Driving drones can be a drag
By Jennifer Chu MIT News Office
Nov. 15, 2012, Cambridge, Ma. - On its surface, operating a military
drone looks a lot like playing a video game: Operators sit at
workstations, manipulating joysticks to remotely adjust a drone’s pitch
and elevation, while grainy images from the vehicle’s camera project
onto a computer screen. An operator can issue a command to fire if an
image reveals a hostile target, but such adrenaline-charged moments are
few and far between.
By Jennifer Chu MIT News Office
Instead, a drone operator — often a seasoned fighter pilot — spends most
of his shift watching and waiting, as automated systems keep the
vehicle running. Such shifts can last up to 12 hours, as is the case for
operators of the MQ-1 Predator, a missile-loaded unmanned aerial
vehicle (UAV) used by the U.S. Air Force for overseas surveillance and
“You might park a UAV over a house, waiting for someone
to come in or come out, and that’s where the boredom comes in,” says
Mary “Missy” Cummings, associate professor of aeronautics and
astronautics at MIT. “It turns out it’s a much bigger problem in any
system where a human is effectively babysitting the automation.”
says such unstimulating work environments can impair performance,
making it difficult for an operator to jump into action in the rare
instances when human input is needed. She and researchers in MIT’s
Humans and Automation Lab are investigating how people interact with
automated systems, and are looking for ways to improve UAV operator
In a study to be published in the journal
Interacting with Computers, Cummings’ team found that operators working
with UAV simulations were less bored, and performed better, with a
little distraction. While the study’s top performer spent the majority
of time concentrating on the simulation, the participants with the
next-highest scores performed almost as well, even though they were
distracted nearly one-third of the time.
The findings suggest that distractions may help avoid boredom, keeping people alert during otherwise-tedious downtimes.
know that pilots aren’t always looking out the window, and we know that
people don’t always pay attention in whatever they’re doing,” Cummings
says. “The question is: Can you get people to pay attention enough, at
the right time, to keep the system performing at a high degree?”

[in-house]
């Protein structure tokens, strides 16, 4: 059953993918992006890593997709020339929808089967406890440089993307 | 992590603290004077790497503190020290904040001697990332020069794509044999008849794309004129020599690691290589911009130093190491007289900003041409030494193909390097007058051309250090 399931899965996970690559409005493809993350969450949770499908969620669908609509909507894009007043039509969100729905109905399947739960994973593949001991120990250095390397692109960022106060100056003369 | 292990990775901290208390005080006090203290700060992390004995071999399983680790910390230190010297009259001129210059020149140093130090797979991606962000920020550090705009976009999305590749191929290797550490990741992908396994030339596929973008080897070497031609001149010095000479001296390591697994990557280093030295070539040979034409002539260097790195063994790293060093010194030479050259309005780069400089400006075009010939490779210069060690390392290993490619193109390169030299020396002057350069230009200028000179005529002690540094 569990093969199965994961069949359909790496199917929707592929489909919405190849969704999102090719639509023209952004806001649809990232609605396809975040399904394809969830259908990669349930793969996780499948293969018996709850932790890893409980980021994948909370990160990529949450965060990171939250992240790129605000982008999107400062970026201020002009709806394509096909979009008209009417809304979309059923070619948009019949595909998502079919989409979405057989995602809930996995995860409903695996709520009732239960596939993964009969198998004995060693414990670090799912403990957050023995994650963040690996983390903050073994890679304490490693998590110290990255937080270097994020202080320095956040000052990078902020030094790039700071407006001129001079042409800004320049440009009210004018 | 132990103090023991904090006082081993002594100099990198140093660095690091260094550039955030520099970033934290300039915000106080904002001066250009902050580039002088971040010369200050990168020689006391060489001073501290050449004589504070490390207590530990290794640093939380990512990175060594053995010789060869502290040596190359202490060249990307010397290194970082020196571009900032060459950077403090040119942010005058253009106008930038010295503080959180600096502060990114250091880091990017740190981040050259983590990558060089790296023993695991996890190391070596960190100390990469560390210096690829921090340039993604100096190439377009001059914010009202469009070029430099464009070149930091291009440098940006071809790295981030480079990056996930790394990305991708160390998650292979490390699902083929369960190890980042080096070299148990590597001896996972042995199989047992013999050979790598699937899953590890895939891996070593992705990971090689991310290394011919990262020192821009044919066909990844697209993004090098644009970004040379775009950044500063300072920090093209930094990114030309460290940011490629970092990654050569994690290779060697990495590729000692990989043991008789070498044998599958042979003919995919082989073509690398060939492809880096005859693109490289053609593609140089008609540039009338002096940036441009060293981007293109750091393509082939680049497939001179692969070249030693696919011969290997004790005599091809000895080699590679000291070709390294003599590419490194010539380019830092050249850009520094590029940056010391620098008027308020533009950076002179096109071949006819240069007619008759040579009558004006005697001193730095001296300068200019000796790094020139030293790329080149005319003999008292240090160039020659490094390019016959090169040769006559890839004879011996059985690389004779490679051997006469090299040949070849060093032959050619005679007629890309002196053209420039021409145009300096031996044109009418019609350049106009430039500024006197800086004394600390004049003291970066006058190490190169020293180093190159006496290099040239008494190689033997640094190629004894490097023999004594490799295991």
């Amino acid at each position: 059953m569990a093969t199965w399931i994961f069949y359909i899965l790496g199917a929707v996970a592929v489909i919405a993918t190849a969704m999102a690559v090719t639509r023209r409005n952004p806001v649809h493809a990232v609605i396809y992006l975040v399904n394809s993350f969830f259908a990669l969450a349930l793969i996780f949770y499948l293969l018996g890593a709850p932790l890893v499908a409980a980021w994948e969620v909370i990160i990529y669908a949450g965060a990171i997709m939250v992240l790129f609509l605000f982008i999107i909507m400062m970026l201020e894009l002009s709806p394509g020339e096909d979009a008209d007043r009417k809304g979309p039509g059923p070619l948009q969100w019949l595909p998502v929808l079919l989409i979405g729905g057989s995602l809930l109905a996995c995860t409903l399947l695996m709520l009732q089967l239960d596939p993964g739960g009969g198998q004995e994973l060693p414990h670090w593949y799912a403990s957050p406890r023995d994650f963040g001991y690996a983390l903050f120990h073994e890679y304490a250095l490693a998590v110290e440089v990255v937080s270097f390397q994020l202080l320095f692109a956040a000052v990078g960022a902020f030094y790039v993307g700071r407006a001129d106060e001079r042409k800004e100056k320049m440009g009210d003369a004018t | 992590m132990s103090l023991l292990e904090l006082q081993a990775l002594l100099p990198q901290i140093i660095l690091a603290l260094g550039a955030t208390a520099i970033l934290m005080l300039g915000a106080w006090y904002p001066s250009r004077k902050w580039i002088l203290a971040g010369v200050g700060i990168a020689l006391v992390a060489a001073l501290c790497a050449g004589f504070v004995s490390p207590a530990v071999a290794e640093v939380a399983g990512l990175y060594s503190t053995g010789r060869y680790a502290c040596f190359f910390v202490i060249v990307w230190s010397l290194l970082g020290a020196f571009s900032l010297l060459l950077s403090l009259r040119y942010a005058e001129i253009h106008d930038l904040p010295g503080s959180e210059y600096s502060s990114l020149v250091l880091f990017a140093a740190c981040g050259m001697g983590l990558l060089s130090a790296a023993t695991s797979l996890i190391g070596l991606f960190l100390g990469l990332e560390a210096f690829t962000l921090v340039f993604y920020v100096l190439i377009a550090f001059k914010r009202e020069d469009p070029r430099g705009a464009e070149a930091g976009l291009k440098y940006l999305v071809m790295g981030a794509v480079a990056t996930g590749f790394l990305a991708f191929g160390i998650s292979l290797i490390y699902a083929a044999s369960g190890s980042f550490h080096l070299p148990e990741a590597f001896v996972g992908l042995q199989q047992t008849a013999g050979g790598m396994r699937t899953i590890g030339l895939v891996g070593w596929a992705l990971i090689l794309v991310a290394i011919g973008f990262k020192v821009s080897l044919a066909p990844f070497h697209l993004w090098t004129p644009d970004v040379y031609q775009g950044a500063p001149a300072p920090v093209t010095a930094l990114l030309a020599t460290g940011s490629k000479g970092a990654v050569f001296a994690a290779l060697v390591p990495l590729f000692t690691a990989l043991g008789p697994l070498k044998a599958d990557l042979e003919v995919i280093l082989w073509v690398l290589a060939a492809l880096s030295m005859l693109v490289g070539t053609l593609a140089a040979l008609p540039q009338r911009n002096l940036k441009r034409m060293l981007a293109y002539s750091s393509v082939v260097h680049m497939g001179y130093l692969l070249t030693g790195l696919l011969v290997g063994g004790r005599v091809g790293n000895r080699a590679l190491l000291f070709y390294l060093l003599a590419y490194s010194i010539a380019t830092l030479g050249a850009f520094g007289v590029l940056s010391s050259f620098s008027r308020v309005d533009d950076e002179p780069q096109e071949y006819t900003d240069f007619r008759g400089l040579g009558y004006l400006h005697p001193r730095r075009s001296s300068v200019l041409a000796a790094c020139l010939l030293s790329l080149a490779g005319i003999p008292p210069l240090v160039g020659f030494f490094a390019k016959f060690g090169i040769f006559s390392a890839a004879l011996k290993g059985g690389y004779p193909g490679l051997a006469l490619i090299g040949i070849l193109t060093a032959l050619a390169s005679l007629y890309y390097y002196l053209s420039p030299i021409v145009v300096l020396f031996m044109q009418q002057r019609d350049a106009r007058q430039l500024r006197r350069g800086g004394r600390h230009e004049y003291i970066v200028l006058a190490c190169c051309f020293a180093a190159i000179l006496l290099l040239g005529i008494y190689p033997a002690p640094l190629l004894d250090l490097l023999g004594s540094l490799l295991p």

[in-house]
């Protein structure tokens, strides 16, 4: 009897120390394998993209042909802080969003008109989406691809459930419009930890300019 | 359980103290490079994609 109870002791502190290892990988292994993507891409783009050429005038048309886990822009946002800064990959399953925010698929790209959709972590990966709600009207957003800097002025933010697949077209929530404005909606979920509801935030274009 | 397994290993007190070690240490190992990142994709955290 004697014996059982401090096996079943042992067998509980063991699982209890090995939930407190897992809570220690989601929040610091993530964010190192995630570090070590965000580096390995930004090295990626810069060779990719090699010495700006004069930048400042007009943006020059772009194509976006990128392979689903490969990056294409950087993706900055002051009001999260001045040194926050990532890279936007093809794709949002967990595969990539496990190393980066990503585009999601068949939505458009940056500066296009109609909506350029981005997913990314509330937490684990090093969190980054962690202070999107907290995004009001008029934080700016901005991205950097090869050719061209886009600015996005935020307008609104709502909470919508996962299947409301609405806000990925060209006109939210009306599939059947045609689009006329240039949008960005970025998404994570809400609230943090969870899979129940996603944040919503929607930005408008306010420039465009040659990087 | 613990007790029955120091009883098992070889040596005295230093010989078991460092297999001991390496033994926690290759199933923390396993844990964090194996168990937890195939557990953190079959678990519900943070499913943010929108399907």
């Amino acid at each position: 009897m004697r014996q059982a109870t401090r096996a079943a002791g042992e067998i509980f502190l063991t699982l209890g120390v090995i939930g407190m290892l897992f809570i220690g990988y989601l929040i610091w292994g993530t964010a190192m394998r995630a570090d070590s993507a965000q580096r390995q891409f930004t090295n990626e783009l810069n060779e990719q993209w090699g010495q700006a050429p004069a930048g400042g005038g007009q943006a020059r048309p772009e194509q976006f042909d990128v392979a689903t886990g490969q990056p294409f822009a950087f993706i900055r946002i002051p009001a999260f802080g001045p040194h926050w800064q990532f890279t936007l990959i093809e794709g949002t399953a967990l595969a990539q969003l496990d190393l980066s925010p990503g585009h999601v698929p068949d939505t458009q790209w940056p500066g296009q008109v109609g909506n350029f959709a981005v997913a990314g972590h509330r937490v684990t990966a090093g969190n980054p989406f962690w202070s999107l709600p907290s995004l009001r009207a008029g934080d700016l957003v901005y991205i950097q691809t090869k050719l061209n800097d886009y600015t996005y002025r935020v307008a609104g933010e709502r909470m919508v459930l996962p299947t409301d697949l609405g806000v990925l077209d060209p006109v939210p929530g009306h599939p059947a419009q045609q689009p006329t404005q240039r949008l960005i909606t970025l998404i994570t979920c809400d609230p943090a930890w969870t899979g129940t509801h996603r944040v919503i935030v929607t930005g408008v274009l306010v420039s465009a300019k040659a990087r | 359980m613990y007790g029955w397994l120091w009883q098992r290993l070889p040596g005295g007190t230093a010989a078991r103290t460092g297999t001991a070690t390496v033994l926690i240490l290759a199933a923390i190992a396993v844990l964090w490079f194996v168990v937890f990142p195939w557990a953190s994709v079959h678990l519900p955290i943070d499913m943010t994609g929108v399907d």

Keeping boredom at bay
researchers set up an experiment in which participants interacted with a
UAV simulation in four-hour shifts. During the simulation, subjects
monitored the activity of four UAVs, and created “search tasks,” or
areas in the terrain for UAVs to investigate. Once a UAV identified a
target, participants labeled it as hostile or friendly, based on a
color-coded system. For hostile targets, subjects issued a command for a
UAV to fire, destroying a target, and earning points in the simulation.
researchers videotaped each participant throughout the experiment,
noting when an operator was engaged with the system, and when he or she
was distracted and facing away from the computer screen.
person with the highest score overall was the one who paid the most
attention to the simulation. “She’s the person we’d like to clone for a
boring, low-workload environment,” Cummings says — but such a work ethic
may not be the norm among most operators.
Cummings and her
colleagues found that the next-best performers — who scored almost as
high — were distracted 30 percent of the time, either checking their
cellphones, reading a book, or getting up to snack.
The team also
found that while the simulation only required human input 5 percent of
the time, most people “made themselves busy” in the simulation for 11
percent of the time — an indication that participants wanted more to do,
to keep from getting bored.
Cummings says creating busywork or
distractions once in a while may, in fact, be good for productivity,
keeping an operator engaged when he or she may otherwise lose focus.
says personality may also be a consideration in hiring UAV operators.
In the same experiment, she asked participants to fill out a personality
survey that ranked them in five categories: extroversion,
agreeableness, conscientiousness, neuroticism and openness to
experience. The group found among the top performers, conscientiousness
was a common personality trait. Cummings says conscientious people may
work well in low-taskload environments such as UAV operation — although
she says they may also hesitate when the time comes to fire a weapon.
could have a Catch-22,” Cummings says. “If you’re high on
conscientiousness, you might be good to watch a nuclear reactor, but
whether these same people would be effective in such military settings
Cummings’ group is continuing to run experiments to
tease out conditions that may improve performance and discourage
boredom: For example, periodic alerts may redirect an operator’s
attention. The group is also looking into shift duration, and the
optimal period for operator productivity.
“We need people who can
monitor these systems and intervene, but that might not be very often,”
Cummings says. “This will be a much bigger problem in five to 10 years
because we’re going to have so much more automation in our world.”